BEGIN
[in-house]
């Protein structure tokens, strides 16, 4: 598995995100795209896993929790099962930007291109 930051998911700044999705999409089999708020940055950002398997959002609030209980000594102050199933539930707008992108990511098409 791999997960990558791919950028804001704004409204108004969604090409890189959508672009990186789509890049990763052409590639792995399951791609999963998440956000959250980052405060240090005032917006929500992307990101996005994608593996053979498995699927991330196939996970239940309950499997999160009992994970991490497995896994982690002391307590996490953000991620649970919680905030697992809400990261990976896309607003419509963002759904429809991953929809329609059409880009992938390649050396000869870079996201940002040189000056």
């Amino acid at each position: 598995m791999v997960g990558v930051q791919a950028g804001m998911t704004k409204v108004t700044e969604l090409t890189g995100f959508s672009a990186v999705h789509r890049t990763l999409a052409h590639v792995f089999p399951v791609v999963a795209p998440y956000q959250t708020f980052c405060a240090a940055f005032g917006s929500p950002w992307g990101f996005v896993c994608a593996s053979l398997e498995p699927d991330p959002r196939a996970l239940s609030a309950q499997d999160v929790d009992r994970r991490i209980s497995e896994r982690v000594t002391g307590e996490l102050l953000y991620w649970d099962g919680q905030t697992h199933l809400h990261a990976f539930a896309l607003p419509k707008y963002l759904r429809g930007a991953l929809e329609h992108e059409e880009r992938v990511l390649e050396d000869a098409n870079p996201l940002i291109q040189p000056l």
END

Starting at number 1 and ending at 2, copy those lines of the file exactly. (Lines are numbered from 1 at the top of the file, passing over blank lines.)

[in-house]
């Protein structure tokens, strides 16, 4: 598995995100795209896993929790099962930007291109 930051998911700044999705999409089999708020940055950002398997959002609030209980000594102050199933539930707008992108990511098409 791999997960990558791919950028804001704004409204108004969604090409890189959508672009990186789509890049990763052409590639792995399951791609999963998440956000959250980052405060240090005032917006929500992307990101996005994608593996053979498995699927991330196939996970239940309950499997999160009992994970991490497995896994982690002391307590996490953000991620649970919680905030697992809400990261990976896309607003419509963002759904429809991953929809329609059409880009992938390649050396000869870079996201940002040189000056």